Wells Fargo bans TikTok

Wells Fargo bans TikTok
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Wells Fargo is the latest company to put its foot down on TikTok, and has ordered its employees to delete the social media app from company hardware.  

The move follows the Trump administration’s rhetoric against the platform and the risk it poses to national security.   

On Tuesday, Wells Fargo placed a ban on TikTok following increased scrutiny of the Chinese-operated software’s ability to siphon private data from the phones it’s installed on.  

In a statement to CNN Business, Wells Fargo explained that the ban was over the security risks the app poses to the company, noting that the company had identified a “small number of employees with corporate-owned devices who had installed the TikTok application,” all of whom were ordered to remove it. 

“Due to concerns about TikTok’s privacy and security controls and practices, and because corporate-owned devices should be used for company business only, we have directed those employees to remove the app from their devices,” the company said

Last week, Amazon issued a memo to its employees informing them of a TikTok ban, but later retracted it. Wells Fargo, however, did not. 

Wells Fargo’s ban follows India’s national ban on the app, along with increased scrutiny from the State Department over the threat TikTok poses to national security.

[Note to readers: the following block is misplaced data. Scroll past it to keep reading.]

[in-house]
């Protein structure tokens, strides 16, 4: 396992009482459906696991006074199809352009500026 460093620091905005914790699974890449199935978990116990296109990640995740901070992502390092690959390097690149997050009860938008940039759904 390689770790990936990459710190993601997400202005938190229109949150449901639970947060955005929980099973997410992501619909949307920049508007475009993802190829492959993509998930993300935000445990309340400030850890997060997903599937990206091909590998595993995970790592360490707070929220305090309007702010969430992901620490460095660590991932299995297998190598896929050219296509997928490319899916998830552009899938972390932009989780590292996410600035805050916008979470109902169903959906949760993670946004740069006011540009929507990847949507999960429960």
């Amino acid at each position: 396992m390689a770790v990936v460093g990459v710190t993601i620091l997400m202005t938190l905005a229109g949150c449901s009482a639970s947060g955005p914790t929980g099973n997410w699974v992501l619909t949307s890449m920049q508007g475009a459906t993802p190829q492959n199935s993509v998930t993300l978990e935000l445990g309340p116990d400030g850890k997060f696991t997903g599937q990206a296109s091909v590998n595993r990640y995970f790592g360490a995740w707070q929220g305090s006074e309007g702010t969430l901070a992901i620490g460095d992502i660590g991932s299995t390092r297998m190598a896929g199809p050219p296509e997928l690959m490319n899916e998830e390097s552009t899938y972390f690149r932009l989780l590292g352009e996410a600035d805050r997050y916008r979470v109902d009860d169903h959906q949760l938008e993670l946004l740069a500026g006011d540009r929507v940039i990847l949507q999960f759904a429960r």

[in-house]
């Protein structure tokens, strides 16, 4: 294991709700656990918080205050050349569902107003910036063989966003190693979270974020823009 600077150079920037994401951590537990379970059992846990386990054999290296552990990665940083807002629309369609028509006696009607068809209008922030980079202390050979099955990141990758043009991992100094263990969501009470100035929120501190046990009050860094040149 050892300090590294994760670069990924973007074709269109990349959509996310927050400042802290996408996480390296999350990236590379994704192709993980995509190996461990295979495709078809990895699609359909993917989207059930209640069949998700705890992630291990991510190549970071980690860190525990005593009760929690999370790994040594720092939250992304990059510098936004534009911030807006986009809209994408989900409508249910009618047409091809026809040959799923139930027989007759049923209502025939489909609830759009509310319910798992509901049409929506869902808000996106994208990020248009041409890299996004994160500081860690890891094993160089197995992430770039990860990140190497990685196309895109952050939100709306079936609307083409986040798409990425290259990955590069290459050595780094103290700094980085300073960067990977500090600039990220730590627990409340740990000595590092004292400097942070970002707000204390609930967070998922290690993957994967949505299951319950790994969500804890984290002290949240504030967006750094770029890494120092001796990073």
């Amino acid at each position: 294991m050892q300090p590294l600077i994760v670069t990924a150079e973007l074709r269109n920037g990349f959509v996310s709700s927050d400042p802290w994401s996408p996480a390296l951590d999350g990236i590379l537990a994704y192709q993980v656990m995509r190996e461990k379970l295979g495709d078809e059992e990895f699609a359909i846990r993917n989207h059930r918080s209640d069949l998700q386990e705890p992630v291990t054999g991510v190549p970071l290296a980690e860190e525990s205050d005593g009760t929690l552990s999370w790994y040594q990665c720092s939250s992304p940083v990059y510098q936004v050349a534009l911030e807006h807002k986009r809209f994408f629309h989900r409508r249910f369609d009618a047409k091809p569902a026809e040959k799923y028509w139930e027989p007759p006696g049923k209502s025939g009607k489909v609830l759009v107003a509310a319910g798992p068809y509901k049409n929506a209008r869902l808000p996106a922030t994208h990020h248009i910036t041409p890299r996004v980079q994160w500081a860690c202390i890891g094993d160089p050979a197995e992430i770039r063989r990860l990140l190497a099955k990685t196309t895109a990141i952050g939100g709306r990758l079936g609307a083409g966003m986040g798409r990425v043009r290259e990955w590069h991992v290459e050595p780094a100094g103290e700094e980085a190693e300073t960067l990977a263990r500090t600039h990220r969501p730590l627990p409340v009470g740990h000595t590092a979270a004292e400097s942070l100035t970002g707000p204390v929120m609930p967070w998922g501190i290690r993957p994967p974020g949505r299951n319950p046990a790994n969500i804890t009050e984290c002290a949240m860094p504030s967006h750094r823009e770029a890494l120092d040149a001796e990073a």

As previously detailed, the beta release of Apple’s iOS 14 revealed that TikTok has been accessing the iPhone’s clipboard after pledging to stop the practice months ago.  

Reverse engineering of the software also found TikTok to be a “data collection service that is thinly-veiled as a social network. If there is an API to get information on you, your contacts, or your device… well, they’re using it," according to the software engineer who cracked it. 

Last week, President Trump and Secretary of State Mike Pompeo said they are seriously considering banning TikTok 

White House advisor Peter Navarro said that he expects the President to take “strong action” against TikTok and even other Chinese apps like WeChat for engaging in “information warfare” against the United States.  

Navarro told Fox News on Sunday that the administration was just getting started and noted that even if TikTok were to be bought out by an American buyer, it wouldn’t change anything.  

“If TikTok separates as an American company, that doesn’t help us,” Navarro said, per the Associated Press. “Because it’s going to be worse — we’re going to have to give China billions of dollars for the privilege of having TikTok operate on U.S. soil.” 

He added that the company was operating by the same playbook as Huawei, which hired an American “puppet,” former Disney executive Kevin Mayer, to act as its CEO.  

Navarro pointed out that Amazon’s decision to retract its own TikTok ban shows the “power of the Chinese Communist Party on corporate America.” 

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